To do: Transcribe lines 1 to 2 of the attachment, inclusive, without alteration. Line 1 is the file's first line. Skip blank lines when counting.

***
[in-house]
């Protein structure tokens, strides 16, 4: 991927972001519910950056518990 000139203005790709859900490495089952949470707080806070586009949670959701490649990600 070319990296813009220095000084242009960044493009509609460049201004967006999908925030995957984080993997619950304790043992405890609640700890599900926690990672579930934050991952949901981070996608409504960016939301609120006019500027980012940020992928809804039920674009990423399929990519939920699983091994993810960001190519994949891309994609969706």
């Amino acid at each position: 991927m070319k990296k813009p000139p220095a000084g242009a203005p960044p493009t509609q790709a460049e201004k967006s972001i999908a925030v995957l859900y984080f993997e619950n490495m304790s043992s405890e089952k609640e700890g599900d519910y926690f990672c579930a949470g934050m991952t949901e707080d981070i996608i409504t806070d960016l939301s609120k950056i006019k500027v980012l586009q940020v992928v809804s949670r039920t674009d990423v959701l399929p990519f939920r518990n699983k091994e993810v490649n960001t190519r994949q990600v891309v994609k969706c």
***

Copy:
[in-house]
């Protein structure tokens, strides 16, 4: 991927972001519910950056518990 000139203005790709859900490495089952949470707080806070586009949670959701490649990600 070319990296813009220095000084242009960044493009509609460049201004967006999908925030995957984080993997619950304790043992405890609640700890599900926690990672579930934050991952949901981070996608409504960016939301609120006019500027980012940020992928809804039920674009990423399929990519939920699983091994993810960001190519994949891309994609969706």